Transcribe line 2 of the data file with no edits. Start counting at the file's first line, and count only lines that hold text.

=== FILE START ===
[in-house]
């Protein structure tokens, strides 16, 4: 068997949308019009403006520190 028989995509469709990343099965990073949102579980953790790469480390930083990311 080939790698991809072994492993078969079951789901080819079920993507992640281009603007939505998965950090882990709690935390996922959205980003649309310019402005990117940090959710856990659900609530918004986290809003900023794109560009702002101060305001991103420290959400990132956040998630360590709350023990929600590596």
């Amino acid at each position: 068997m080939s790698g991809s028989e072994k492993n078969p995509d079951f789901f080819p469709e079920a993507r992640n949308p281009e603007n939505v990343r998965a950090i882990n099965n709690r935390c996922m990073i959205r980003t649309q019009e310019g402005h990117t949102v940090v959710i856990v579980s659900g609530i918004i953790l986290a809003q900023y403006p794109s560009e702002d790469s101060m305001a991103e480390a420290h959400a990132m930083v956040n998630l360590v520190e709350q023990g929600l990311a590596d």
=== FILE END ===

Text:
């Protein structure tokens, strides 16, 4: 068997949308019009403006520190 028989995509469709990343099965990073949102579980953790790469480390930083990311 080939790698991809072994492993078969079951789901080819079920993507992640281009603007939505998965950090882990709690935390996922959205980003649309310019402005990117940090959710856990659900609530918004986290809003900023794109560009702002101060305001991103420290959400990132956040998630360590709350023990929600590596």